A corollary object of the above object is to configure the nonvolatile random access memory element so that a significant number of its masking levels can be folded in with the masking levels needed to connect transistors for encoding and decoding thereof.

Yet another object of the present invention is to configure the nonvolatile random access memory element to have non-destructive readout, but yet be low in cost.

Still another object of the present invention is to configure the nonvolatile random access memory element to have high bit density, but yet not generate excessive heat thereby eliminating the need for elaborate heat sinking.

A further object of the present invention is to configure the nonvolatile random access memory element to be resistant to radiation, but still be fast and low in cost.

SUMMARY OF THE INVENTION

In accordance with the foregoing stated objects, the present invention has as a primary purpose the fabrication of a nonvolatile random memory element and associated read and/or write circuitry having a high bit density that is fast and low in cost for use in computers, or with microprocessors and signal processors.

The essence of the present invention is in the use of permalloy thin films, inter alia, to configure the nonvolatile random memory element by placing and forming magnetic domain walls (Neel walls) in the permalloy establishing a matrix or array configuration. The matrix or array configuration makes it possible to address a particular memory cell by activating only two lines. In the case of writing, a juxtaposed meandering column conductor and a juxtaposed row conductor are used. In the case of reading, a juxtaposed column of memory cells (comprising the "wiggle" pattern) and a juxtaposed row conductor are used. This simplifies the circuitry needed for the read and write operations. The circuitry for read and write operations is arranged so that functional subsystems thereof can be integrated on a single substrate with the memory.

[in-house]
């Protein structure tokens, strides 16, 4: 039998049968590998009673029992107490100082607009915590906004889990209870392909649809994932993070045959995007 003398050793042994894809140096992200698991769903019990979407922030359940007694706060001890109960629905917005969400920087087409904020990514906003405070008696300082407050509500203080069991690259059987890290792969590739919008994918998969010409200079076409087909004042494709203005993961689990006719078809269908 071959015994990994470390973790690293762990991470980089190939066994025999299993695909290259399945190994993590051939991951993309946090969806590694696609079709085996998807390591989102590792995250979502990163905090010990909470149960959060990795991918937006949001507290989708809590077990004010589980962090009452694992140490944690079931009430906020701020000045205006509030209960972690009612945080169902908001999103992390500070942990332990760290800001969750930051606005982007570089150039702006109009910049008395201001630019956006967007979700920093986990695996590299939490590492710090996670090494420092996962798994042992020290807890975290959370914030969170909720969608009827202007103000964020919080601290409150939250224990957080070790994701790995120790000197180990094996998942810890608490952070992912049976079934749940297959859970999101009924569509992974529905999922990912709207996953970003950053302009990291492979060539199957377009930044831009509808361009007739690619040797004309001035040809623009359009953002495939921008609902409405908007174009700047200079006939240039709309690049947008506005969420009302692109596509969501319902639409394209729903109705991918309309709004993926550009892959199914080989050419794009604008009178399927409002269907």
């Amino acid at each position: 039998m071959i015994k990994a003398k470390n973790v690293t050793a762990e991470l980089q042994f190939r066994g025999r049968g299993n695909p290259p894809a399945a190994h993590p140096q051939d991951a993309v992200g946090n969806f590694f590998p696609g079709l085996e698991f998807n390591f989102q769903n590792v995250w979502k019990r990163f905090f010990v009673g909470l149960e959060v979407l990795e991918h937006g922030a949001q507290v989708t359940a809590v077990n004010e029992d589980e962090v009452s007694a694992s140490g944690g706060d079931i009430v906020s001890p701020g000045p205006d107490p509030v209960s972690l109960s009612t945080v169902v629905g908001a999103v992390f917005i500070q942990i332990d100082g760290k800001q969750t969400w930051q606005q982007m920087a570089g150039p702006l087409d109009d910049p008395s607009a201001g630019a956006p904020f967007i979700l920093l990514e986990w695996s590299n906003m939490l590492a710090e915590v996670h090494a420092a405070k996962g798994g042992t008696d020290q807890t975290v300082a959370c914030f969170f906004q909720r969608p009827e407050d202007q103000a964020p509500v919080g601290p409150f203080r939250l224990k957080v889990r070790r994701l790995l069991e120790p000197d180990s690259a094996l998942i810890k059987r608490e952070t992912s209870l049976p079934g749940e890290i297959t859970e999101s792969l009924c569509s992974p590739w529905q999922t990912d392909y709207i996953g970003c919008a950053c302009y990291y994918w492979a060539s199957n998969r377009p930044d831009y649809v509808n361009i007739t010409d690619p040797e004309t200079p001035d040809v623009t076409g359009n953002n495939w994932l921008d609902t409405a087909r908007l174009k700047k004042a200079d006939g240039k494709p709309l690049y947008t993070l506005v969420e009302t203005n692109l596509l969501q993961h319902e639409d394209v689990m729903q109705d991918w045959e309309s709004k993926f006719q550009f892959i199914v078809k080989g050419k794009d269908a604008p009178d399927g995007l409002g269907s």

The purpose of the present invention is carried out by depositing a first level of permalloy of 81-19 Ni-Fe onto a glass substrate or onto the oxide layer of a silicon substrate. The permalloy film is then etched into a plurality of juxtaposed columns of memory cells to form a matrix or array thereof. The plurality of juxtaposed columns of memory cells (memory cell array) are each configured into a unique "wiggle" pattern in each memory cell after a predetermined magnetic field is applied along the hard axis of the memory cell array and then reduced to zero. In this way, the magnetization is aligned properly for use of the memory cell array as a nonvolatile random access memory element. Each memory cell in the array is connected so that current can be passed through each column of the array for magnetoresistance readout. A second level comprises an insulator of silicon nitride or silicon monoxide having vias for connection to the permalloy columns of the array. A third level of 95-5 Al-Cu is deposited so as to fabricate a plurality of juxtaposed row conductors perpendicular to the permalloy columns of the array but above corresponding memory cells of the columns. These conductors form row address lines for reading/writing operations. A fourth level comprises another insulator layer having vias for connection to individual row address lines. A fifth level of 95-5 Al-Cu is deposited so as to fabricate a plurality of column conductors which "meander" above corresponding columns of the array traversing each memory cell therein in the same direction. These conductors form column address lines for the writing operation since writing is accomplished using coincident currents.